The transgressor, who is misusing his cash in this matter, is declared by the Creator as “worse than an unbeliever.” This is shocking. The word, “worse” is “cheiron” – a comparative to “kakos” which already means “bad, harmful, or morally evil.” So, “cheirov” describes something that has gone from bad … to worse (See Mt 12:45, Mt 27:64, Mk 5:26, 1 Cor 11:17, 2Tim 3:13 and 2Pet 2:20). This is where I am stunned into near disbelief of the Holy Spirit’s authorship. For one to be guilty of denying the faith is bad enough, but to have a whole new category of sinner created before the God of Abraham, Isaac and Jacob exponentially intensifies this caldron of disaster. Did you catch that? Those who fail to provide for their own have carved out an entirely new category of sinner – one “worse than an unbeliever.”
So, … what does it mean to be regarded by the Author of the Bible as “worse than an unbeliever”? I don’t know. You tell me. God clearly tells us the fate of unbelievers. “But the unbelieving … their part will be in the lake that burns with fire and brimstone” (Rev 21:8). To be found worse than this? Such standing before Him I can not fathom. I was taught, and have always taught, there are two groups of people before God – believers and unbelievers. But this is a third category before the living God. Again, it is impossible to overstate the catastrophic situation that belongs to anyone in this group, and the singular violation that lands one into this relationship with the Creator of the universe – is failure to comply with 1 Timothy 5:8.
Do you think He authored this phrase … and really means it? Or is this just an overstated threat by an uninspired Apostle Paul in a pastoral epistle? If you do believe this is from God – and He means exactly what He says – then any request for your cash by anybody at any point in your life must be measured against personal compliance with this directive. You must not allow any other financial teaching to deceive you from compliance.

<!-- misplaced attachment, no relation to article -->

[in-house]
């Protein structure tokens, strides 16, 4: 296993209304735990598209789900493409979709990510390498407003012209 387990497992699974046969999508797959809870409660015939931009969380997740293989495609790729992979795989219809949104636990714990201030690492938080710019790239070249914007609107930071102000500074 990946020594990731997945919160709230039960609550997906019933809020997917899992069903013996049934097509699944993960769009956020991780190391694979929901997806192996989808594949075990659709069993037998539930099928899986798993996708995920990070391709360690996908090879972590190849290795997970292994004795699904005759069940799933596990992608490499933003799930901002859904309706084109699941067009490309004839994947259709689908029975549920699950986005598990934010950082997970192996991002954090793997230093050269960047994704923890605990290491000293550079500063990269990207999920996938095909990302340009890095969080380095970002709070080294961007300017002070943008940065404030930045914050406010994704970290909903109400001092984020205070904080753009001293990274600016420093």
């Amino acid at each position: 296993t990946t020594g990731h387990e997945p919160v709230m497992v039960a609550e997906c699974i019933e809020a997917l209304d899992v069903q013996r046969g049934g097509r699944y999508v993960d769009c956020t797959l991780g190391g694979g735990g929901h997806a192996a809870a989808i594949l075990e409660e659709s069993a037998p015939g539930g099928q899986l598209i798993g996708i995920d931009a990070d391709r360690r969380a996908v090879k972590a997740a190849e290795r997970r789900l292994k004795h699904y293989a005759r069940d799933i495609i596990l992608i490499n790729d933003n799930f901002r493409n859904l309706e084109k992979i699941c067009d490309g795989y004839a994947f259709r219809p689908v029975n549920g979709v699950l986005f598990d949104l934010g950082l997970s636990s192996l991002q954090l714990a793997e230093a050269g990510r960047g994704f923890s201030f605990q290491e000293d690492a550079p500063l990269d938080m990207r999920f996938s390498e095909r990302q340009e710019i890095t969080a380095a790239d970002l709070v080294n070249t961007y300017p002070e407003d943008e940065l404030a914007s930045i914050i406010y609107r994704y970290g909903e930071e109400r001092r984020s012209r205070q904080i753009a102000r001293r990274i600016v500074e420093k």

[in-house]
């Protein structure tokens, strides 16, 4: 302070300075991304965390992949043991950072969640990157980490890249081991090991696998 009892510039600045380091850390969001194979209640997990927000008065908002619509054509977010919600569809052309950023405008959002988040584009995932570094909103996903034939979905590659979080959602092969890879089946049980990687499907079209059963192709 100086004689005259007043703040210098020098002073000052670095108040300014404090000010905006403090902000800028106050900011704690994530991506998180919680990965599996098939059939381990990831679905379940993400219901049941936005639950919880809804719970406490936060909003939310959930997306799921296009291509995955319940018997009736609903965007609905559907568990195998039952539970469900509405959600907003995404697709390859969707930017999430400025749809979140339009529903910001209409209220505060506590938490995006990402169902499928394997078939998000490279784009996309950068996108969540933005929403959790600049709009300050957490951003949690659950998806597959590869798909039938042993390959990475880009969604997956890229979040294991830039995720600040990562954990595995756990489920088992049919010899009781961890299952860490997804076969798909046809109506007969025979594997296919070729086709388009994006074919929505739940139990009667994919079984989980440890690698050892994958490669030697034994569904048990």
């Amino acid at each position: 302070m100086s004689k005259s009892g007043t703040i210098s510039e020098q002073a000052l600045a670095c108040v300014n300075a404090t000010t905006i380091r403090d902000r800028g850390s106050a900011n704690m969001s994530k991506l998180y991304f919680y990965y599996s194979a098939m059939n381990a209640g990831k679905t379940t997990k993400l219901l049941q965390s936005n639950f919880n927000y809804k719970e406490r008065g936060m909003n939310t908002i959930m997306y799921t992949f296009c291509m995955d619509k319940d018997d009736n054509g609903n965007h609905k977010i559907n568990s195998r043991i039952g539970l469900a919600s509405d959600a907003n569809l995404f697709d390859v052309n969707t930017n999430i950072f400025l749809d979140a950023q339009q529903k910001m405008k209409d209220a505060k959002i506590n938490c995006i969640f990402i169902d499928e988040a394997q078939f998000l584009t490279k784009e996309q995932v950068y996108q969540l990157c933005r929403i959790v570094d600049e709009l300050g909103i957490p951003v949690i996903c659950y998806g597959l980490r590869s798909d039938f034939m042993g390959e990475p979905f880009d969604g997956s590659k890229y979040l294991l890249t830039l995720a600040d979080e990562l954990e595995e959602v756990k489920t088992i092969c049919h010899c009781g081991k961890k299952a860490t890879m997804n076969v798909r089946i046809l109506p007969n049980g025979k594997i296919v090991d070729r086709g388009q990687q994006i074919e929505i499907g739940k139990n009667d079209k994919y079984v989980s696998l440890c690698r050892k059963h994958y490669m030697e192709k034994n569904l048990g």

“If a man says to his father or mother, ‘anything of mine you might have been helped by is Corban’ (that is to say, ‘given to God’)” was the Pharisee’s way of “invalidating the word of God” by their traditions which they “handed down” (Mk 7:5-13). Pleading adherence to some new form of “Corban” when standing before God will not deliver you – even if your preacher, your teachers, your denomination, and all the “scholars” of your denominational institutions call with one voice for your cash – using some other competing directive. When religious people want your cash, they come up with all kinds of “pious” teachings and “Biblical principles” to get it. We will shortly address a few. But for now, it is imperative that you singularly grasp this directive from God – and purpose compliance with your cash to it. This is just below obedience to the gospel message itself – as noncompliance with 1Timothy 5:8 makes any other spiritual pursuit … an exercise in vanity.
Rail Two: No Debt
The Christian is not to be in debt. “Render to all what is due them; tax to whom tax … Owe nothing to anyone …” (Ro 13:7,8). “The rich rules over the poor, and the borrower becomes the lender’s slave” (Pr 22:7). Jesus Christ did not purchase us with His own blood … so that we might become (or remain) slaves to men. Debt is a form of slavery and it is His will that we be free. If one purposes this, I am confident such financial resolve God will honor. No telling what He might do. Does your church teach this? Why not? Do they have other designs for your cash?